1.       To legally prosecute the jurisdictional  police who changed the charge sheet , who let out  Main criminal Anderson illegally without orders from the  court.

2.       To legally prosecute the SSP , DC of the district , Then Chief Minister of Madhya Pradesh & Then Prime Minister of GOI , who fully aided the main accussed , criminal Anderson to escape , to jump law.

3.       To legally prosecute Indian Public Servants , who were responsible for withdrawing the case from US Courts of Justice.

4.       To legally prosecute Then Chief Justice of India Justice Ahmadi & His bench colleagues , who diluted the case by changing the clause under which  Anderson & others were charged.

 

The Public servants – Mps , MLAs , Judges , IAS / IPS officers  , Police  take thousands of rupees monthly salary , cars , bungalows , 5-star hotel stay together with 5-star meal complete with alchoholic drinks , 5-star health care at premium hospitals , business class air travel , foreign tours , etc all at tax payer’s expense. After enjoying to the hilt at taxpayer’s expense  , these same public servants don’t serve the public , they serve the rich crooks , anti nationals in their greed for more money.

 

All the while the same poor tax payer suffers without justice . In India more than 50 Crore people are barely surviving on a single piece meal .Let the corrupt public servants eat their 5-star meals by the side of the graves of Bhopal Gas Victims. Atleast this will open the eyes of honest few in public service – police , judiciary & parliament , it is a fond hope. Jai Hind. Vande Mataram.

 

Your’s sincerely,

Nagaraj.M.R.

 

 

 

HANG CORRUPT JUDGES , CORRUPT POLICE , CORRUPT TAX OFFICIALS… TO LAMP POSTS

-         Another independence  struggle in India needed ?

 

After 66 years of india’s independence the lives of commoners is far worse than under britishers. The benefits of independence has reached only few , thus creating islands of few ultra rich people surrounded by vast sea of utterly poor. The rich people in nexus with those in power , are getting favourable laws enacted to suit their ends. Those in power are shamelessly enjoying 5-star luxuries  all at tax payer’s expense , while more then 50 million are starving to death.

 

The criminalization of politics , executive & judiciary is almost complete. The corruption has spread it’s tentacles far & wide , there is corruption from womb to tomb ,from maternity hospital to grave yard. The injustices meated out , the atrocities perpetrated by by public servants are worse than britishers.

 

Ideally in a democracy, the legal recourse of grievance redressal / justice , when a commoner suffers injustice he can appeal to respective government official or police for justice , still if doesn’t get justice he can appeal to court of law , further the aggrieved can get the appropriate law enacted through his M.P / M.L.A. The sad part in India is no public servant  is neither aware of the value of our hard won independence or the working of democracy.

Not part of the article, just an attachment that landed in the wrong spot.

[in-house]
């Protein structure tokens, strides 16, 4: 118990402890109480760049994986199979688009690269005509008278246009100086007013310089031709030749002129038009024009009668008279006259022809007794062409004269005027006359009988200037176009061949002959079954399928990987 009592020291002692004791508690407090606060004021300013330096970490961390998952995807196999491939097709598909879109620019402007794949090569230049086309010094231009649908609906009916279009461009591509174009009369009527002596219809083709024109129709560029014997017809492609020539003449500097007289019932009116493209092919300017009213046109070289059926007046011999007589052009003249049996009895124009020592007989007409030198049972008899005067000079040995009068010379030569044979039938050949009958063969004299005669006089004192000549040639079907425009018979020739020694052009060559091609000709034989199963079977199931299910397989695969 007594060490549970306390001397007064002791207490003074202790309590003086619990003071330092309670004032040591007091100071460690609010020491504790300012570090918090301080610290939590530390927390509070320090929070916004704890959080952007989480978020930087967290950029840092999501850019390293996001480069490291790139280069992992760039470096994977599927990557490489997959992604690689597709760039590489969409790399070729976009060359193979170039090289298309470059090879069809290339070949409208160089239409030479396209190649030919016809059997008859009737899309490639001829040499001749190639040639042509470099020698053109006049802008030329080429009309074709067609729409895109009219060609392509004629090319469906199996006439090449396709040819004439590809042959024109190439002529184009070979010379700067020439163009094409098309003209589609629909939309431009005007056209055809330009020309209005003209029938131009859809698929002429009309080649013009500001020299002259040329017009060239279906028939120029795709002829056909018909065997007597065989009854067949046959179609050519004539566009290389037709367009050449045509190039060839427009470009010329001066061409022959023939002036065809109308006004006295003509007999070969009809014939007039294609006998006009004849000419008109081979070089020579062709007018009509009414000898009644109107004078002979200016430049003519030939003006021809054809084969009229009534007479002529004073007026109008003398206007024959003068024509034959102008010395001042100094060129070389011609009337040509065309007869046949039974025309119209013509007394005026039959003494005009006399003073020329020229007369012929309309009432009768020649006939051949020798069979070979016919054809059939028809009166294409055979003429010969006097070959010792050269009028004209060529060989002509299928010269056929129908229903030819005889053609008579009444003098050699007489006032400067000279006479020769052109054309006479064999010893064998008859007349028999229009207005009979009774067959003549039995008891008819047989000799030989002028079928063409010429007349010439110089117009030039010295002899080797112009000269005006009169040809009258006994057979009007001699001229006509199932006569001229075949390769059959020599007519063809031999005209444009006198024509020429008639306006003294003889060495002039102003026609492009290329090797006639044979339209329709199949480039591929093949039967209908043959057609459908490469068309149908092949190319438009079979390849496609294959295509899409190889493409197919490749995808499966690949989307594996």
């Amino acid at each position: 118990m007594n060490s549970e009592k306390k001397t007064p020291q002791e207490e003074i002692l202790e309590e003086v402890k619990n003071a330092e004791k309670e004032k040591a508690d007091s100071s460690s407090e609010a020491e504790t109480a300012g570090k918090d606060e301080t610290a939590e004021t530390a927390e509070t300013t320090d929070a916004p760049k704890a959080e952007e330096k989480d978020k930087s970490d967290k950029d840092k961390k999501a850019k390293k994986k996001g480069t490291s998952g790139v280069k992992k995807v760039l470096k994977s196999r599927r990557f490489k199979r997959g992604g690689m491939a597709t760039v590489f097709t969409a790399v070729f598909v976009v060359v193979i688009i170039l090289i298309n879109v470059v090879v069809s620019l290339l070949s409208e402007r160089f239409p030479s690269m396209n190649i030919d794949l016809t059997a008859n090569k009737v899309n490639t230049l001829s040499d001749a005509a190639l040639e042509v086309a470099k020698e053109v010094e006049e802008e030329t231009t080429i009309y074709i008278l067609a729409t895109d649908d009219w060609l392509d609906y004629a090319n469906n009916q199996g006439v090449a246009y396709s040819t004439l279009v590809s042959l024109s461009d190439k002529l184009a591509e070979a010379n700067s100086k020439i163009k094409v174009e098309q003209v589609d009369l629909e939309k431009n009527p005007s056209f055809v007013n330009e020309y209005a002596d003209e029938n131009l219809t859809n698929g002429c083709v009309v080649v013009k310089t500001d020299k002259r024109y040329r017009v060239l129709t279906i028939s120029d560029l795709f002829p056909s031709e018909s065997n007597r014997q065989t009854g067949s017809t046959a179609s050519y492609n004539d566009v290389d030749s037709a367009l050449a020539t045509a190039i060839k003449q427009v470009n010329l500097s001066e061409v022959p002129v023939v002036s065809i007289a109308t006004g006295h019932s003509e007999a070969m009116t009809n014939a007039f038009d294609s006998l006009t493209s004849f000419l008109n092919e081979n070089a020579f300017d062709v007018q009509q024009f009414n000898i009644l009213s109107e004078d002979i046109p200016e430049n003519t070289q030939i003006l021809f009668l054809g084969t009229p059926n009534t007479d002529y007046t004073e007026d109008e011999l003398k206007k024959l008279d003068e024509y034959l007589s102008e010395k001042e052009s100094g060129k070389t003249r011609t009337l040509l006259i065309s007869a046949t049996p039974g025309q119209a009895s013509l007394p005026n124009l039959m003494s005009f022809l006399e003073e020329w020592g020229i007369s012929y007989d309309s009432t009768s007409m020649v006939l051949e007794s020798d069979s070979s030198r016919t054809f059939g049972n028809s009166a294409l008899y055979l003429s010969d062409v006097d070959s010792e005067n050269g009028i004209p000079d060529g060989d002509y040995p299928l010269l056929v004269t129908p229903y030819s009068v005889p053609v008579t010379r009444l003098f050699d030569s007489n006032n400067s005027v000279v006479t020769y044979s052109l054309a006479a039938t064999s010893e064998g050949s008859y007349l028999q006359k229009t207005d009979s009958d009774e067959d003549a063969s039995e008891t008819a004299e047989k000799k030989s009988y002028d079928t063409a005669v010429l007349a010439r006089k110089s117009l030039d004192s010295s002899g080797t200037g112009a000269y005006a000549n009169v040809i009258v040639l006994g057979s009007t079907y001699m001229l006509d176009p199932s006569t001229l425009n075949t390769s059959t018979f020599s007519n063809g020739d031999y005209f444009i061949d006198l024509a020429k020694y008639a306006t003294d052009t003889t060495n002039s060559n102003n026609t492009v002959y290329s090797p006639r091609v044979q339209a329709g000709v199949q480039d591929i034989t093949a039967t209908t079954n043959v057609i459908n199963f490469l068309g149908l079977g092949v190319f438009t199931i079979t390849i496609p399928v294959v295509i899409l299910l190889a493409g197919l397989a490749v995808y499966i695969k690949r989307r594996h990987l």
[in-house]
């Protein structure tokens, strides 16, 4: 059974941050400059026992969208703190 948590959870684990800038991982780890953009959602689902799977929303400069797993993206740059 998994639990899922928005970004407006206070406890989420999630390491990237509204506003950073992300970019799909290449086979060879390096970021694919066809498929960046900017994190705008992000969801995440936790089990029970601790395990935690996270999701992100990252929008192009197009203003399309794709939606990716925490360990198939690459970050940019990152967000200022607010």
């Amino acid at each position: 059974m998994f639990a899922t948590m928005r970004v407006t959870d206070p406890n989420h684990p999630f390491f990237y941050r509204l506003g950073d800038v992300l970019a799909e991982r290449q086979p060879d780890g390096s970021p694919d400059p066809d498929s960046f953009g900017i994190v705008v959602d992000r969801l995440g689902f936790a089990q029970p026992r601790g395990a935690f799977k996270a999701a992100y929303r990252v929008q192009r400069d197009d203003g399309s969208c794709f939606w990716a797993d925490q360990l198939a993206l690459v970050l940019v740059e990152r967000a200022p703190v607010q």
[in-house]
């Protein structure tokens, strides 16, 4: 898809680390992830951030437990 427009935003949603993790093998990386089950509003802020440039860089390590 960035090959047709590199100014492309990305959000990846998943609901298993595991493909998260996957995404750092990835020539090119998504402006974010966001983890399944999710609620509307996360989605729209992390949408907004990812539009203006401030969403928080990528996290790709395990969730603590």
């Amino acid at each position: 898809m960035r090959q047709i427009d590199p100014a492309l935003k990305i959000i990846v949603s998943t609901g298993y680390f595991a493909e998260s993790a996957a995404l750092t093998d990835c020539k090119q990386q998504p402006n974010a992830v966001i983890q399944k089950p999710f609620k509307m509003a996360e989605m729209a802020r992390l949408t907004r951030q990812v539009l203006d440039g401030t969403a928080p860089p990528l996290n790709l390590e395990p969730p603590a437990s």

When all the legal recourses to justice fail to respond , to provide justice to the aggrieved , when corrupt judges-police-politician-public servants act as a criminal nexus & block justice delivery, the commoner has only 2 options , either to suffer in silence or to take law into his own hands & get justice on his own.

 

Take for instance Bombay riots case several VVIPs – cabinet ministers , police were found to be guilty of torture , murders of innocents by justice sri Krishna enquiry commission. The government is sitting over enquiry commission report. The court is not taking suo-motto action in public interests a result , the guilty ministers & police who are fit cases for death sentences are roaming free & commiting more crimes , anti-national activities.

 

In some cases , involving the rich &mighty ,higher police officials , the cover-up begins  right from start ie FIR Registration. Police conduct name sake enquiry , investigation, suppress evidences , witnesses , destroy some of them , the prosecution takes a favourable stand putting up weak arguments. Naturally, the guilty official , minister is acquitted by court for lack of evidences. So, the guilty who should have been rightfully put behind bars , hanged goes scot-free , to commit  more crimes , more anti-national activities.

 

In such cases , if the suffering public give the legal punishment to the guilty , which should have been given by the court but failed. Are not such acts of public, to uphold law & dignity , national security right & patriotic ? if any body terms it as crime , that means guilty VVIPs  , police , public servants should be left unpunished allowing them to commit more crimes , anti-national activities. Is that right from national security angle ? is it equality before law & equitable justice ?

 

Do remember that our freedom fighters ,martyrs ,sri.kudiram bose ,subhash Chandra bose , bhagath singh , veer savarkar others who took violent path of independence struggle & killed inhuman british officers, police & judges  have contributed valuably ,immensely to our freedom struggle. One of the main causes of origin of naxalism ,separatist movements is the rampant corruption & unaccountability of public servants in India.

 

In this back drop , in India anarchy is not far away. The days of suffering public ,killing their tormentors corrupt police , corrupt judges , corrupt tax officials ,etc  is not far away. No police security , no SPG cover can protect those corrupt , as police & SPG personnel work for pay , perks and will be on the wrong side of law – protecting criminals. The suffering public fighting for their survival , on the right side of natural justice , protecting the nation.